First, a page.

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Lambert v California

WARNING: There is no better case than this to be acquitted of FTR, BUT BUT BUT, as folks know the opposition usually presents the forms signed somewhere to show actual knowledge of duty to register. Use case only if there is absolutely no way for the opposition to prove one had knowledge.

12-16-1957 California:

Lambert v California
355 U.S. 225 (1957)

Section 52.38 (a) of the Los Angeles Municipal Code defines "convicted person" as follows:
"Any person who, subsequent to January 1, 1921, has been or hereafter is convicted of an offense punishable as a felony in the State of California, or who has been or who is hereafter convicted of any offense in any place other than the State of California, which offense, if committed in the State of California, would have been punishable as a felony."
Section 52.39 provides that it shall be unlawful for "any convicted person" to be or remain in Los Angeles for a period of more than five days without registering; it requires any person having a place of abode outside the city to register if he comes into the city on five occasions or more during a 30-day period; and it prescribes the information to be furnished the Chief of Police on registering.

Section 52.43 (b) makes the failure to register a continuing offense, each day's failure constituting a separate offense.

Appellant, arrested on suspicion of another offense, was charged with a violation of this registration law.* The evidence showed that she had been at the time of her arrest a resident of Los Angeles for over seven years. Within that period she had been convicted in Los Angeles of the crime of forgery, an offense which California punishes as a felony. Though convicted of a crime punishable as a felony, she had not at the time of her arrest registered under the Municipal Code. At the trial, appellant asserted that § 52.39 of the Code denies her due process of law and other rights under the Federal Constitution, unnecessary to enumerate. The trial court denied this objection. The case was tried to a jury which found appellant guilty. The court fined her $250 and placed her on probation for three years. Appellant, renewing her constitutional objection, moved for arrest of judgment and a new trial. This motion was denied. On appeal the constitutionality of the Code was again challenged. The Appellate Department of the Superior Court affirmed the judgment, holding there was no merit to the claim that the ordinance was unconstitutional. The case is here on appeal. 28 U. S. C. § 1257 (2). We noted probable jurisdiction, 352 U.S. 914, and designated amicus curiae to appear in support of appellant. The case having been argued and reargued, we now hold that the registration provisions of the Code as sought to be applied here violate the Due Process requirement of the Fourteenth Amendment.

The registration provision, carrying criminal penalties, applies if a person has been convicted "of an offense punishable as a felony in the State of California" or, in case he has been convicted in another State, if the offense "would have been punishable as a felony" had it been committed in California. No element of willfulness is by terms included in the ordinance nor read into it by the California court as a condition necessary for a conviction.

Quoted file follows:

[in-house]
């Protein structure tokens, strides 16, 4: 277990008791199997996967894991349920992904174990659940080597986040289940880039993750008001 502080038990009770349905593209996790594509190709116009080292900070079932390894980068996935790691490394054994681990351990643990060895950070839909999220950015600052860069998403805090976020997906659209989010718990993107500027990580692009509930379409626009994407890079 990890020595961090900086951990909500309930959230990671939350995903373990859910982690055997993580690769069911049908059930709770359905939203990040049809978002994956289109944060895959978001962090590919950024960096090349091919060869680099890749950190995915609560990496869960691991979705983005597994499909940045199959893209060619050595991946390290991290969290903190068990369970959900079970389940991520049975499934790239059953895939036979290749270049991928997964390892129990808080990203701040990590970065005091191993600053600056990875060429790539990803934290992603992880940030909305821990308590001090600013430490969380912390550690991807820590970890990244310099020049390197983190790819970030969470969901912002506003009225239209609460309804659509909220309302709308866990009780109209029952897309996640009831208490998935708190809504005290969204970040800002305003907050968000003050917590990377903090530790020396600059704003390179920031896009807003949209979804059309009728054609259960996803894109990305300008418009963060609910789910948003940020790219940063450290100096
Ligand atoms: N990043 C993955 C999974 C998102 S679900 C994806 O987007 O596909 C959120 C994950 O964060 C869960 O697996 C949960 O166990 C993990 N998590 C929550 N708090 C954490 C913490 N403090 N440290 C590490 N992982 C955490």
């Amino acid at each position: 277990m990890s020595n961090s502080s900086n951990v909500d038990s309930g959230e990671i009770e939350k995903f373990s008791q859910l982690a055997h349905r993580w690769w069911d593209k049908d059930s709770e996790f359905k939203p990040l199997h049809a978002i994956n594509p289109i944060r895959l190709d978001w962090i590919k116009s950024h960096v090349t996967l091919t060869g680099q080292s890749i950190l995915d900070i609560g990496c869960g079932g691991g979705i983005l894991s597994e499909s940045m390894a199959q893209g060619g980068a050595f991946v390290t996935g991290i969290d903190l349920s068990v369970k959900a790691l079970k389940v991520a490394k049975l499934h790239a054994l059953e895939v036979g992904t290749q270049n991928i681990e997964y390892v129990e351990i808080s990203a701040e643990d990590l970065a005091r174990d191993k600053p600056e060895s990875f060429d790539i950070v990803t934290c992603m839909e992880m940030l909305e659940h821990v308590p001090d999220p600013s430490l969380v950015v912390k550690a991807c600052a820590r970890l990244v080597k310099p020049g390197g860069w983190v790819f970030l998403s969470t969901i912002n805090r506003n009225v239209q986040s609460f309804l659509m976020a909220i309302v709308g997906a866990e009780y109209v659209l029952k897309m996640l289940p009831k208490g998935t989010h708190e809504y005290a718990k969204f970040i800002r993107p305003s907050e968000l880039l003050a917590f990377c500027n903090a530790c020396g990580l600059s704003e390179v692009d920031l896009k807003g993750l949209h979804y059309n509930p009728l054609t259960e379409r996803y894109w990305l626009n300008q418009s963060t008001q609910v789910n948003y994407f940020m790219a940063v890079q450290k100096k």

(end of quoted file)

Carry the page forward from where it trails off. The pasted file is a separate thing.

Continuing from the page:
We must assume that appellant had no actual knowledge of the requirement that she register under this ordinance, as she offered proof of this defense which was refused. The question is whether a registration act of this character violates due process where it is applied to a person who has no actual knowledge of his duty to register, and where no showing is made of the probability of such knowledge.

... ... ...

Registration laws are common and their range is wide. Cf. Bryant v. Zimmerman,278 U.S. 63; United States v. Harriss,347 U.S. 612; United States v. Kahriger,345 U.S. 22. Many such laws are akin to licensing statutes in that they pertain to the regulation of business activities. But the present ordinance is entirely different. Violation of its provisions is unaccompanied by any activity whatever, mere presence in the city being the test. Moreover, circumstances which might move one to inquire as to the necessity of registration are completely lacking. At most the ordinance is but a law enforcement technique designed for the convenience of law enforcement agencies through which a list of the names and addresses of felons then residing in a given community is compiled.

The disclosure is merely a compilation of former convictions already publicly recorded in the jurisdiction where obtained. Nevertheless, this appellant on first becoming aware of her duty to register was given no opportunity to comply with the law and avoid its penalty, even though her default was entirely innocent. She could but suffer the consequences of the ordinance, namely, conviction with the imposition of heavy criminal penalties thereunder. We believe that actual knowledge of the duty to register or proof of the probability of such knowledge and subsequent failure to comply are necessary before a conviction under the ordinance can stand. As Holmes wrote in The Common Law, "A law which punished conduct which would not be blameworthy in the average member of the community would be too severe for that community to bear." Id., at 50. Its severity lies in the absence of an opportunity either to avoid the consequences of the law or to defend any prosecution brought under it. Where a person did not know of the duty to register and where there was no proof of the probability of such knowledge, he may not be convicted consistently with due process. Were it otherwise, the evil would be as great as it is when the law is written in print too fine to read or in a language foreign to the community.


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